Court asked to consider Brexit delay letter to EU

Andrew Cummings
October 8, 2019

On Friday, the court heard that the Advocate General, the government's top legal officer in Scotland, had given assurances that Johnson would fully comply with the Benn Act, the first time the government had publicly acknowledged that Johnson would be required to ask for a Brexit delay.

With the clock ticking down to Britain's due departure on October 31, however, Johnson has consistently said he would not ask for a delay and that he would rather be "dead in a ditch" than seek any further extension.

"That being the government's clearly stated position before the court, there is no need for coercive orders against it or against the prime minister to be pronounced".

A Scottish court has rejected an attempt by anti-Brexit campaigners to order Prime Minister Boris Johnson to seek a delay to Britain's departure from the European Union, saying the government has already promised to abide by a law ordering it to do just that.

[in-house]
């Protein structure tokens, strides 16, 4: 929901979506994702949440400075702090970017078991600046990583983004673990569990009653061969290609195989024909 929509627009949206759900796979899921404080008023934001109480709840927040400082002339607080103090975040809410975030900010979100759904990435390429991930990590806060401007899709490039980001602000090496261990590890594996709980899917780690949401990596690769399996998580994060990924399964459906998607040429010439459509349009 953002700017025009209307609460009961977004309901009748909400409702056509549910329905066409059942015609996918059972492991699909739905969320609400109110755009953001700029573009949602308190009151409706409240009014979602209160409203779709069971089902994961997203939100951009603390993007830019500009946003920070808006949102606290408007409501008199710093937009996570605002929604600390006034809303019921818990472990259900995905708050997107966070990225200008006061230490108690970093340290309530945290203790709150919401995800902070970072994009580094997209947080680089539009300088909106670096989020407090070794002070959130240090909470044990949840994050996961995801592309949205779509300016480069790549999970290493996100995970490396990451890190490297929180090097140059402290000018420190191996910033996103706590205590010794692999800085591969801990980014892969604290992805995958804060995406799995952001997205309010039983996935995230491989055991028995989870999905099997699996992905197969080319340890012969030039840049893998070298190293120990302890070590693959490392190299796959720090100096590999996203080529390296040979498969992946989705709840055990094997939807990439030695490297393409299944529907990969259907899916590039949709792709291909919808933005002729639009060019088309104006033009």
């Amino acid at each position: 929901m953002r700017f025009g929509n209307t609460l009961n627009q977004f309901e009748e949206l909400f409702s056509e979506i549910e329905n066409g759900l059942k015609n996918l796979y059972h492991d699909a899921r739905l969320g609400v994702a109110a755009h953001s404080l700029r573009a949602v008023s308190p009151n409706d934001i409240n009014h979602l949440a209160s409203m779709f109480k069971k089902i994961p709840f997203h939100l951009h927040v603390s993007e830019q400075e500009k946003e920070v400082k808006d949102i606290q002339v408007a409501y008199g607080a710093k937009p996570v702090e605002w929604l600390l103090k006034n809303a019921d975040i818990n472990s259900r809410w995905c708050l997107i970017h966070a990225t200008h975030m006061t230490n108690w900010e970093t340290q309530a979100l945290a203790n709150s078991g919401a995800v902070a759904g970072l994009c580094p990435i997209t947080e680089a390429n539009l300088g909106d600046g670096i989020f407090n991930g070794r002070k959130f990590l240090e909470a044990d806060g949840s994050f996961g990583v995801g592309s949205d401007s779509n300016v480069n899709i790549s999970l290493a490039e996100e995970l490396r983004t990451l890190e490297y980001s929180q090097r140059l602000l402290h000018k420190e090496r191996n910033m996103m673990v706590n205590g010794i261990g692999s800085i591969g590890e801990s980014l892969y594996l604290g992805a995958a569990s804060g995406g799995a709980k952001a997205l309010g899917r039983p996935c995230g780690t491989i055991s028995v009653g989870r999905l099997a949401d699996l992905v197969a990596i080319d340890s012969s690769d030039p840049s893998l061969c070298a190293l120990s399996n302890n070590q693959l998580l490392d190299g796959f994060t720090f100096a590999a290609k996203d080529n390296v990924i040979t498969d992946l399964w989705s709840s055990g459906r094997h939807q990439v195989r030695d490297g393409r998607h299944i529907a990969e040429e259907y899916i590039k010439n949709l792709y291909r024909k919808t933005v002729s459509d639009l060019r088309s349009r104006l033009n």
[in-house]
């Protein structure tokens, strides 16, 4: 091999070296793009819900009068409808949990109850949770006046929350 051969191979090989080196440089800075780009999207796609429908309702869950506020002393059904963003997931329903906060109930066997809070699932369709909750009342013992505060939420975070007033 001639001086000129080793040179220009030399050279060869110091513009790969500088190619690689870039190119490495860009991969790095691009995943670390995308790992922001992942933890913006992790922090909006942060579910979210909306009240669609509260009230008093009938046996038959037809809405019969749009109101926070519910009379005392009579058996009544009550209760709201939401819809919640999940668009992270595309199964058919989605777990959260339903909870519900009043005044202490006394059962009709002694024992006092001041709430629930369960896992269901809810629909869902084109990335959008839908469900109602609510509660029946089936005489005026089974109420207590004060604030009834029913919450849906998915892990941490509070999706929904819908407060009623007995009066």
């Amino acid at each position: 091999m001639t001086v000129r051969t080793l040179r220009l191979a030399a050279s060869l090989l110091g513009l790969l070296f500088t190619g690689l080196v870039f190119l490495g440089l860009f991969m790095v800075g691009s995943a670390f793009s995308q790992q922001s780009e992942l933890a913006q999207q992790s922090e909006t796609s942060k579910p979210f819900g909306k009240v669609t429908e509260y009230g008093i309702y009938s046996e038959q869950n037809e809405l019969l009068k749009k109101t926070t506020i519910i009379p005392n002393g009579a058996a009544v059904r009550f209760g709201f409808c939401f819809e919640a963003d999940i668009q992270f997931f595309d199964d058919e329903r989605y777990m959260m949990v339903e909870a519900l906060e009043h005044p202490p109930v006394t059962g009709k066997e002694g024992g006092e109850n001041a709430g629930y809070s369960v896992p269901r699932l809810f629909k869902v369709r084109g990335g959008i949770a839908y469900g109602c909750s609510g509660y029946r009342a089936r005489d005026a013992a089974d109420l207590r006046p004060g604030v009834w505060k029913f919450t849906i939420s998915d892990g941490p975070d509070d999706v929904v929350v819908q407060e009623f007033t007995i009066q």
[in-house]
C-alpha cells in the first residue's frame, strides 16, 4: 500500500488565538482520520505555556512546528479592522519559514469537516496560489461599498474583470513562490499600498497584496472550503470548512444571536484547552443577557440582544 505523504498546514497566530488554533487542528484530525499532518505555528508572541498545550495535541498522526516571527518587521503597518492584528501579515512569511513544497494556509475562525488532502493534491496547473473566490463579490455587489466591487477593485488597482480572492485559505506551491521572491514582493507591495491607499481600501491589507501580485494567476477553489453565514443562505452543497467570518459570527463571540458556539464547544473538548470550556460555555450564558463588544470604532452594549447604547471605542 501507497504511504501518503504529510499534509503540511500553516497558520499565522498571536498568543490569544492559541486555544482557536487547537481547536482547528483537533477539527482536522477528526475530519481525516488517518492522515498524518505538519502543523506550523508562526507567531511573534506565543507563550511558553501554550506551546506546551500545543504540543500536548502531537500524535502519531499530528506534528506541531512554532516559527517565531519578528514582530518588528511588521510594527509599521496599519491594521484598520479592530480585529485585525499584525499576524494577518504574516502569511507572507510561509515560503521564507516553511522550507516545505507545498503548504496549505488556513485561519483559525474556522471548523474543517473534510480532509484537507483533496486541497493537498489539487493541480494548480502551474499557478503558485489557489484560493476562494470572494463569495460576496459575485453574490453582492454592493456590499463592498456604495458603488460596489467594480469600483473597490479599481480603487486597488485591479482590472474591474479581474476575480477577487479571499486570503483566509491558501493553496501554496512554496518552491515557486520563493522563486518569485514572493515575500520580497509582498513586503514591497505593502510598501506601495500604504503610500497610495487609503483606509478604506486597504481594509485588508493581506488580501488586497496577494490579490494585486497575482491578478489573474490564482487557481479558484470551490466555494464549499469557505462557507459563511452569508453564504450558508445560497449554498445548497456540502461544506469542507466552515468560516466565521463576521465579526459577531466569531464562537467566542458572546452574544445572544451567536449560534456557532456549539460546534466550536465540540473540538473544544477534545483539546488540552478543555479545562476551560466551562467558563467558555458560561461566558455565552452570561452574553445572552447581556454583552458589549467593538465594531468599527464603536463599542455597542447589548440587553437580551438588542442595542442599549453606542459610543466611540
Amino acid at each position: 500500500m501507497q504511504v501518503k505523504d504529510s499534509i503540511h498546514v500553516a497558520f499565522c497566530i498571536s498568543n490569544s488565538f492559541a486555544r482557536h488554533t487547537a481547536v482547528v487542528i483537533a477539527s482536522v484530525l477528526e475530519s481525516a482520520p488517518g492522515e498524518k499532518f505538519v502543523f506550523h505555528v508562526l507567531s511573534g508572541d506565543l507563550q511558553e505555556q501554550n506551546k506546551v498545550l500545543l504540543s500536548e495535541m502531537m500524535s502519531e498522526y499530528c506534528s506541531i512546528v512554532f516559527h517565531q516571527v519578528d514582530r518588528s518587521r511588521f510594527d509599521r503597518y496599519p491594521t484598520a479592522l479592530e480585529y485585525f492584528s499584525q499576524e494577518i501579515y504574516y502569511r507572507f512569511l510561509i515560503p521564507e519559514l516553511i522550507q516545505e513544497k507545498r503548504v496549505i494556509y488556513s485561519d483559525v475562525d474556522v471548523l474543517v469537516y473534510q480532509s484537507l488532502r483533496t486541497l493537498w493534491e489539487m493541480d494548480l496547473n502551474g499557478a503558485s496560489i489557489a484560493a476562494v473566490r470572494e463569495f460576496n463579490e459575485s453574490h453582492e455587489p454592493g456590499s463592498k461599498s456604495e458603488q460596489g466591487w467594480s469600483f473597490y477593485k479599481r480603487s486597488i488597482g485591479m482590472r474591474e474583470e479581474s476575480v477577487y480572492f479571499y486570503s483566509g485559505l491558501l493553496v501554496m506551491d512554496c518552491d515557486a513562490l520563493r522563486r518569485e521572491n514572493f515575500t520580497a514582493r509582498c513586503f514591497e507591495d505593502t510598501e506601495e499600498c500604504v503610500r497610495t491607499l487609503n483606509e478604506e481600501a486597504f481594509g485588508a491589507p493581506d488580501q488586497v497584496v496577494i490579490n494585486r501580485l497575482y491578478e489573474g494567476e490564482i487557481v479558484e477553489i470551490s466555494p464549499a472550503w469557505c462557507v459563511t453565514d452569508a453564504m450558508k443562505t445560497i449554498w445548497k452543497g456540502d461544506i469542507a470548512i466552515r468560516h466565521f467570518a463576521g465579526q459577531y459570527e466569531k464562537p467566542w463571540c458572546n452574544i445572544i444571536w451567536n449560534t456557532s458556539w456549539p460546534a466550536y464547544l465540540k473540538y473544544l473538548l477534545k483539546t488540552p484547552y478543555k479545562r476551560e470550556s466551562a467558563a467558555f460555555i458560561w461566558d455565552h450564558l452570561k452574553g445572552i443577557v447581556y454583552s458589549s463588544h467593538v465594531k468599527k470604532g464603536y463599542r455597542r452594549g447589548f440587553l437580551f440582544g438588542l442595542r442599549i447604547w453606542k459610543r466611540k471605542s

Johnson has insisted Britain will leave the bloc, with or without a deal on October 31.

Dutch Foreign Minister Stef Blok said after meeting Johnson's Brexit envoy Stephen Barclay on Monday that "important questions still remain".

"It respects the peace process in Northern Ireland, it ensures there is no hard border between Northern Ireland and Ireland". "Unless they move towards accepting a genuine backstop to cover all of Northern Ireland in all aspects and with no limitations, I see no chance for a deal".

However, Northern Ireland would leave the EU's customs area along with the rest of the United Kingdom and the province's institutions would have the power to remain in or to exit the regulatory zone - possibly a step too far for Ireland and the EU. Both sides have agreed there must be no checks or infrastructure along the border between European Union member Ireland and the U.K.'s Northern Ireland.


- Irish premier Leo Varadkar gave a glimmer of hope to Mr Johnson as he said a deal could be secured in the next two weeks, but cautioned the current proposals do not form the basis for "deeper negotiations".

Brussels on Thursday said it needed Britain to present a viable proposal for the post-Brexit UK-Irish border, rather than "untried" arrangements that could be subject to cancellation.

The EU says that risks tying its hands while at the same time not providing any workable solution to keep the border open.


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